Thursday, March 11, 2010

Healthy Families Act

Most working moms know the petri dish that is day care. If one kid is sick at day care, chances are, all the kids are soon sick. And a sick child can only mean one thing- a sick mom. While most toddlers understand the word “mine” all too well, there’s one thing they don’t mind sharing at all, and that’s germs.

What’s a working mom to do, especially in this economic climate? Missing a day of work could mean a black mark on your professional record. And when moms stay home to care for their children, they end up missing even more work, usually because they’ve been passed whatever germ their child was carrying.

Even mothers with the best intentions sometimes send a sick child to day care because they can’t afford any more time off work, or have run out of sick days. It’s an endless cycle of sick kids, sick parents and never enough sick time at work. According to a just released study, more than a third of working women in establishments with more than 15 employees have no paid sick leave.

That means they lose needed income, and could risk losing their jobs, if they stay home to keep a sick child out of childcare or school, or for their own illness. This problem isn't limited to just moms: Conservative estimates are that 40% of the entire private sector doesn't have any paid sick days. Congress is currently considering a bill called the Healthy Families Act, which would give 13.3 million women--for a total of over 30 million people--the ability to earn paid sick days at work.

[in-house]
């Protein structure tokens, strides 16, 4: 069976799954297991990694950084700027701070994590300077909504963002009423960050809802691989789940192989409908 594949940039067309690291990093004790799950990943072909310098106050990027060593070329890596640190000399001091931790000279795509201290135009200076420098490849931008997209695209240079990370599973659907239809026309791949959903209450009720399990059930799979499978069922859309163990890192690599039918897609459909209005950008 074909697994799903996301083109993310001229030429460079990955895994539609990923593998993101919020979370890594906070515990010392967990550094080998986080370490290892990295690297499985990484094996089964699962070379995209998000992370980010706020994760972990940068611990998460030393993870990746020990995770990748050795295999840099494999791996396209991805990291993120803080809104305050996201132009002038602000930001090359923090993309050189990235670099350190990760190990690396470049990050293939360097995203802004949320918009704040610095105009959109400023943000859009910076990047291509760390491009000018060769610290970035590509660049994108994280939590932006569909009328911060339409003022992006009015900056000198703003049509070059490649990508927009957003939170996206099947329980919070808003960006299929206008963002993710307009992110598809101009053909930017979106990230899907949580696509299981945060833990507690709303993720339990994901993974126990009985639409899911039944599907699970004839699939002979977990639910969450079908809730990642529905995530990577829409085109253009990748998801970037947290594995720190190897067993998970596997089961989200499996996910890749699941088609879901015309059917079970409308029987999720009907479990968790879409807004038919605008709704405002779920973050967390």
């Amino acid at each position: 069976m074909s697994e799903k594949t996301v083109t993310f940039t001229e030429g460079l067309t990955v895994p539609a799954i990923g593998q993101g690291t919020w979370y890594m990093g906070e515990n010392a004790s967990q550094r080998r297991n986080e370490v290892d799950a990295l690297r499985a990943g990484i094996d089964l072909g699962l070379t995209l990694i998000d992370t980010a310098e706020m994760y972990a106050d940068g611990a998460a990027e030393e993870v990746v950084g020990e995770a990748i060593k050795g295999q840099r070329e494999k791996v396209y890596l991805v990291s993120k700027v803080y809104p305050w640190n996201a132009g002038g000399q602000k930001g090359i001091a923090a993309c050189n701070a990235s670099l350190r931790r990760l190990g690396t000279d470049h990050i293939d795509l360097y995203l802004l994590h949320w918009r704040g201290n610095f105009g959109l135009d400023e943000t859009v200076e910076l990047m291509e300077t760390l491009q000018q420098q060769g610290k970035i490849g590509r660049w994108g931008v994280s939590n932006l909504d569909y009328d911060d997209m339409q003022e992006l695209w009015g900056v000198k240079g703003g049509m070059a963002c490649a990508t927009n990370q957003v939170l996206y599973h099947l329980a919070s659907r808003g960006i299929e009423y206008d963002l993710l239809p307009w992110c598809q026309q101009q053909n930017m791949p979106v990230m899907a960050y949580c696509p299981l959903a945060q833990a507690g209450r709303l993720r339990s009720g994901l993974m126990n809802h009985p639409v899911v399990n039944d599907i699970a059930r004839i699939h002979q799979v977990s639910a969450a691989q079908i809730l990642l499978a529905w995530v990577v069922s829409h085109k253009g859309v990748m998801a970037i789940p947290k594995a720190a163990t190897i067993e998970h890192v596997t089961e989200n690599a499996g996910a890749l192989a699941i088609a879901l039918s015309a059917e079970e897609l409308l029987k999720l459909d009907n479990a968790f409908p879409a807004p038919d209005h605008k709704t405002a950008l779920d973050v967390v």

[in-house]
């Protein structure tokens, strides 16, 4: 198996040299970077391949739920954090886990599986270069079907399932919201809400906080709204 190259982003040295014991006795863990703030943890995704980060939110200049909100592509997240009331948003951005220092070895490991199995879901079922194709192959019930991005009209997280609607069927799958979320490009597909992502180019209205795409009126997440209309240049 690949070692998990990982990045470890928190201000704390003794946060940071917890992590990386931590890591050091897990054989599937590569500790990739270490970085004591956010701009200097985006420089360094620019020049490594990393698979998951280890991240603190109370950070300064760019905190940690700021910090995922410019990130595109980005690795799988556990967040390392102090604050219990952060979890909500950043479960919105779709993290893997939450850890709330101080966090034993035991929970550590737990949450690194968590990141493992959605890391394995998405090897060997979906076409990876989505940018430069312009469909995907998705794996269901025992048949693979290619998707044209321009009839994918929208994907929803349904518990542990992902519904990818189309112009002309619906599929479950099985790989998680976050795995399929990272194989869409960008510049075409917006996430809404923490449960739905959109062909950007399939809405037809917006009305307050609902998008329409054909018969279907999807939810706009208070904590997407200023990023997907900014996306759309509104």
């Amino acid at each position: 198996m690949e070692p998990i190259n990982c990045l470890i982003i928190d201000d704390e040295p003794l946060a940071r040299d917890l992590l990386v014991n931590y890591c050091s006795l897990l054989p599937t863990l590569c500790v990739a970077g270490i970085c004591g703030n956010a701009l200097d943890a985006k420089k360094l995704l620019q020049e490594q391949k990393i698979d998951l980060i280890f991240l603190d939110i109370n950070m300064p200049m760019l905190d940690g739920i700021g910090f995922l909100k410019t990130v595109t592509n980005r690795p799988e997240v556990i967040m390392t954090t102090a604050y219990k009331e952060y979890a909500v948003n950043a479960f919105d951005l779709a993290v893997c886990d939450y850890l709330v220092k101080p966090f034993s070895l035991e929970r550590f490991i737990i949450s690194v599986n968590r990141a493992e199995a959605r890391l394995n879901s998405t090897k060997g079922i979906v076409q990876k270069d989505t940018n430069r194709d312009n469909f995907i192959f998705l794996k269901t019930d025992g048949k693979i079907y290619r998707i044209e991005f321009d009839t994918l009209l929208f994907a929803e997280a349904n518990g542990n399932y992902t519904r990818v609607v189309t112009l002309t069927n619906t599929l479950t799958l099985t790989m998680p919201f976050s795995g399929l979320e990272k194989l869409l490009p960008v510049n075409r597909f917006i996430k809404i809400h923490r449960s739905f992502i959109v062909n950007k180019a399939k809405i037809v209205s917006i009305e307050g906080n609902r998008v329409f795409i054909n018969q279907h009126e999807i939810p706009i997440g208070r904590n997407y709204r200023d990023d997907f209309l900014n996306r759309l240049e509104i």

The Healthy Families Act would guarantee that workers in the United States at firms that employ at least 15 employees would be able to earn at least one hour of paid sick leave for every 30 hours worked. The most daunting statistic is it’s the child care workers themselves who are the least likely to have paid sick days- which could trace some of the germs back to the people caring for your kids! Just 28% of child care workers in establishments of 15 or more employees can earn paid sick leave.

The best working moms can do is keep their kids home if they are sick, sanitize toys, wash hands when your child comes home, take off their clothes from the day and put them in fresh clothes and take their vitamins. Exercise is also a great way to boost your immune system, as well as getting enough rest and eating healthy. While most working moms are super moms, there’s been no secret weapon yet discovered for fighting off germs.

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